Not everything that appears in a chart is true, though it may seem it is. **Data visualization** can be molded into what its maker wants, so you should not trust everything that you see. In this article, we will give you a hand to start knowing how to differentiate truthful from misleading data visualizations.

Given the increasingly data-driven world that we currently live in, charts have started appearing everywhere from news feeds to activity trackers. Some are beautifully visualized but more often than not the quality can be lacking and the results confusing or even misleading. We use visualizations to compress data in order to create an intuitive understanding of trends. We will go through some of the basic mistakes that can be made when presenting **data visualization**.

You just have to know that elements of a visualization can be modified in ways that can either emphasize or diminish the impact of the data. It is possible to emphasize granularity by varying the number of gridlines or ticks, create bias by carefully crafting labels, or evoke subconscious emotions by changing colors.

## 8 Types of Misleading Data Visualization

In this section, we will present some **data visualization** charts that can be true as well as cannot, it is only a matter of knowing how to read and thus differentiate them.

### 1. Bar Charts

Bar charts use length as their visual cue, so when someone makes the length shorter using the same data by trimming the value axis, the chart dramatizes discrepancies. Someone wants to show a bigger change than is actually there, so you might want to double-check on those.

## 2. Absolutes

It is true that everything is relative. You cannot say a town is more unsafe than another because the first one had two robberies and the other only had one. What if the first town has many more times the population that of the first? It is often more beneficial to think in terms of percentages and rates rather than absolutes and totals.

### 3. Axis Cropping

The X and Y axis is the key to comprehending the scale and relationship of a plot. An axis can be cropped for the X or Y dimension or both to show a subset of the data. Depending on what program and type of plot this could happen accidentally as well as intentionally. We are all most probably able to find plots in that cut data to make their point look more valid than it is.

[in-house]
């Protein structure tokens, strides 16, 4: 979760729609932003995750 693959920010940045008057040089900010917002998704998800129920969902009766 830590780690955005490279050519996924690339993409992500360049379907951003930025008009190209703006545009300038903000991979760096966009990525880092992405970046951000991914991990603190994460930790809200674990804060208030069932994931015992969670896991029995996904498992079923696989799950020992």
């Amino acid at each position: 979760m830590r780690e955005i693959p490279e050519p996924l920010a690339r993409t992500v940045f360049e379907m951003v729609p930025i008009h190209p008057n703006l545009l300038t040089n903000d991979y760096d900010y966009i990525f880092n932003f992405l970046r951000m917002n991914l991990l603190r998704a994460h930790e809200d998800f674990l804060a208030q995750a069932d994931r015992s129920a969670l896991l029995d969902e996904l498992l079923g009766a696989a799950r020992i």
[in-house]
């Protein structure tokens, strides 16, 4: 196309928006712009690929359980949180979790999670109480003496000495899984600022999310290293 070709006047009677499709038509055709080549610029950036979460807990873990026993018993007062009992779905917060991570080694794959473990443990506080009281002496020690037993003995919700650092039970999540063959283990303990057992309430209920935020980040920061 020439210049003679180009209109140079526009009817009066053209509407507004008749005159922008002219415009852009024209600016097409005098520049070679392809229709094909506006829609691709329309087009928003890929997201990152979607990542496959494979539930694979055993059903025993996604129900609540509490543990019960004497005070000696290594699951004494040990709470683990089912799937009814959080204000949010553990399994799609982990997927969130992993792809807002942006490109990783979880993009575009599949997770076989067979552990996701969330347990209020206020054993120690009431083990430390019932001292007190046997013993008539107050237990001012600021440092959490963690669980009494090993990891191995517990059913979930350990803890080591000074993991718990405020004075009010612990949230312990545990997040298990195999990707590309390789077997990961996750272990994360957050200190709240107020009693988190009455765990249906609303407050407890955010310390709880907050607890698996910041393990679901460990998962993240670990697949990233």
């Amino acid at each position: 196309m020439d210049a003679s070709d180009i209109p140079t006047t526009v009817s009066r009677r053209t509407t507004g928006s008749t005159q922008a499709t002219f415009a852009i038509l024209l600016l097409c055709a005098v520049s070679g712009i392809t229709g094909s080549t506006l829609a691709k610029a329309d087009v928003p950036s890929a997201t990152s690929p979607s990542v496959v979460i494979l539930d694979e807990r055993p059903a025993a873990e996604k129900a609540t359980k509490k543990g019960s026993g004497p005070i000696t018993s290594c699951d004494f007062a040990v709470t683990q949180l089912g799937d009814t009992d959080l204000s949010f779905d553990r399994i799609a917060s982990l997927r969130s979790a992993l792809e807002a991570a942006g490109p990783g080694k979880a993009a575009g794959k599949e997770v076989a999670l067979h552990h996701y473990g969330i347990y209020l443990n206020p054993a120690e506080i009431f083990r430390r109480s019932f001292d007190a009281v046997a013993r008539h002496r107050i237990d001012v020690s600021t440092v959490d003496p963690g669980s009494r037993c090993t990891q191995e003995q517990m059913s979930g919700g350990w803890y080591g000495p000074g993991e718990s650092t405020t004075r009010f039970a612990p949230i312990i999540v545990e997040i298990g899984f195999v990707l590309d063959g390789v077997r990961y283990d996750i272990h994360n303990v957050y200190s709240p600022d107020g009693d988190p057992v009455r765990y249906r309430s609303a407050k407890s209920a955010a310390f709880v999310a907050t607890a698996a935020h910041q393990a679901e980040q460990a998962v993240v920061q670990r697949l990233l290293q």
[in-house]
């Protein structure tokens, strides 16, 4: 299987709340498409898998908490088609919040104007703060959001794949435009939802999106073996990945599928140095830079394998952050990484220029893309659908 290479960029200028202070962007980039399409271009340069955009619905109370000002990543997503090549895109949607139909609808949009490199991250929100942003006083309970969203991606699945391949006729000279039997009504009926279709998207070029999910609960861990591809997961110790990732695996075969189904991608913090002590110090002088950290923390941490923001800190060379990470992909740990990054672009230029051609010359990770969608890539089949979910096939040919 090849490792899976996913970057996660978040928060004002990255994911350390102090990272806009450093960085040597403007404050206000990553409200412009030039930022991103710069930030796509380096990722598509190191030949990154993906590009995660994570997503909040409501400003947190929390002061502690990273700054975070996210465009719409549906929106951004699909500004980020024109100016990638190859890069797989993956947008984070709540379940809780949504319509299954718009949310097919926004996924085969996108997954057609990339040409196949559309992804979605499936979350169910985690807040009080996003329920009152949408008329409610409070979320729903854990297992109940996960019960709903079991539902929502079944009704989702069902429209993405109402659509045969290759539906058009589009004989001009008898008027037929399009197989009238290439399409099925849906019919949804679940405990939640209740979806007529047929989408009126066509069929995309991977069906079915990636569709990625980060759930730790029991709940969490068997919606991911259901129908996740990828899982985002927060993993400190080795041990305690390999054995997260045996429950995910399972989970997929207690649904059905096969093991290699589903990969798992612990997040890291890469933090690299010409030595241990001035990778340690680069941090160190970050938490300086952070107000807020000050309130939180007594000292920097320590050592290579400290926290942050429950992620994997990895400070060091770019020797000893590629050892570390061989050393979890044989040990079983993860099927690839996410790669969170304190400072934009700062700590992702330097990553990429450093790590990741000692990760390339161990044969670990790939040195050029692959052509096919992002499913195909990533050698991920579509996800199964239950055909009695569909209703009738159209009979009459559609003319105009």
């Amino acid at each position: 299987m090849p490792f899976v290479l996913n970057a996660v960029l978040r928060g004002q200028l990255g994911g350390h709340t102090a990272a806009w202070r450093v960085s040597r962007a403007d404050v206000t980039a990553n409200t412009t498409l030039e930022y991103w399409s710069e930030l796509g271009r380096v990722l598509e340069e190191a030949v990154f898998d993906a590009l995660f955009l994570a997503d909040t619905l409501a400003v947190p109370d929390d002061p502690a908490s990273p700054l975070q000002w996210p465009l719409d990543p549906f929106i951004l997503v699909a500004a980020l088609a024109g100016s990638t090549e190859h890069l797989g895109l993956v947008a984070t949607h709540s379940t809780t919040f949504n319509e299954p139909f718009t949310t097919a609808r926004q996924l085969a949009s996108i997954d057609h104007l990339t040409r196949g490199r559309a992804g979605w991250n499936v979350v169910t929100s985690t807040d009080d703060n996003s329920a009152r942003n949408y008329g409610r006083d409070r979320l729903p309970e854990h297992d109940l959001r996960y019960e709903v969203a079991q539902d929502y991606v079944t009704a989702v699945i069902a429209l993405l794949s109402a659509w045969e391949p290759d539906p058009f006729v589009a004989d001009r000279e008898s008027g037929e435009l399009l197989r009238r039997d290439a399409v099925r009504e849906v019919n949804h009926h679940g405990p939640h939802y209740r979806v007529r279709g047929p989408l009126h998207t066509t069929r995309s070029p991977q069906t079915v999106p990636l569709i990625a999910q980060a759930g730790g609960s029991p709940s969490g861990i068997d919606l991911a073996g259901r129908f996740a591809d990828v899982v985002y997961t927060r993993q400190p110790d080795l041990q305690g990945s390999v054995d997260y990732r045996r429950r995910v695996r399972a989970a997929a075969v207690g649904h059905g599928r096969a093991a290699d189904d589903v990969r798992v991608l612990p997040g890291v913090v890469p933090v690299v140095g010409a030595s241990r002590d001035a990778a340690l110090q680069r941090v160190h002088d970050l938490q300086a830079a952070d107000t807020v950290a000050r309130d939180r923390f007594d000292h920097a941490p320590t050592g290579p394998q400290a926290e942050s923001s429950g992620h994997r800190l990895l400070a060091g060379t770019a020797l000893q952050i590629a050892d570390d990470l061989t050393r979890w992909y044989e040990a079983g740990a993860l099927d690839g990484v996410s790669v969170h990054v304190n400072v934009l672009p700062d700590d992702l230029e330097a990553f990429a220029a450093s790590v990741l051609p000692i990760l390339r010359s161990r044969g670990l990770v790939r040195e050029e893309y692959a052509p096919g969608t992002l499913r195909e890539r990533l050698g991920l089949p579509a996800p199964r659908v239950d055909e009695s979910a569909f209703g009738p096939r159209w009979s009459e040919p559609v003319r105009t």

Sometimes there is a good reason for cropping. If the idea of a visualization is to tell a story, this can be an incalculable tool to emphasize a change. Yet, there are multiple examples where it is used to confuse people by overly exaggerating the relational scale making differences look larger than they are in reality, made even worse when the numbers on the axis are omitted entirely. Cropping a graph’s axis can hide all sorts of problems.

### 4. Axis Scaling

When comparing diagrams, it is important to comprehend if they are both set to the same scale. The axes are often automatically scaled to best fit depending on which visualization program is being employed. With more than one chart that does not have identical data, an inch in one chart could be equal to 10 and in the other, it could be 30, so be careful with them. The default behavior of visualizations often introduces the problem automatically. Just remember the importance of having apples to apples when comparing plots and looking at the axes.

### 5. Binning

Histograms are very useful ways to understand the distribution of data. In some ways, it trades absolute accuracy for general understanding by calculating the number of data points that are within a certain range. This is known as binning, a bin value of 10 will split from zero to the maximum into 10 buckets. There are several formulas that can be used to determine the bin size such as the Sturges formula, the rice rule, and Freedman-Diaconis Choice all are good places to start.

### 6. Pie Charts

Pie charts generally are a dreadful way to show complex data. Our brains do not deal well with trying to compare slices when there are more than three or so. In order to make matters worse, many often lack proper labeling or confusing effects that look cool but in reality, are illegible. The dislike of pie charts is widely shared and many articles have been written on the subject. Even the order of the slices can play mental tricks.

### 7. Extra Dimension

When you see a three-dimensional chart that is three dimensions for no good reason, question the data, the graph, the designer, and everything based on the chart, though It does not absolutely mean a visualization is lying just because it exhibits one of the previously mentioned qualities, just be mindful about them when you have to use one of them.

### 8. Axis Plots

Charts can actually have two independent vertical axes on the left and the right. Sometimes this kind of chart can be used to show a correlation between two plots, but the relationship may be tenuous if not none existing. By using the axis cropping and axis scaling mentioned above, small inclines can become cliffs and non-conforming data can be chopped to draw false correlations and comparisons. Using two axes can be helpful when drawing accurate correlations between two sets of information, but when someone is doing it, be sure to look at the axis for scale and comprehend any other modifications that may have been made.

## Final Thoughts

On this page, you will find the most common resources used currently to represent data through **data visualization **charts. Take into account that not every chart will be misleading, but now you have the information to tell which ones can be someone's true, but not the entire truth. So, be careful with it.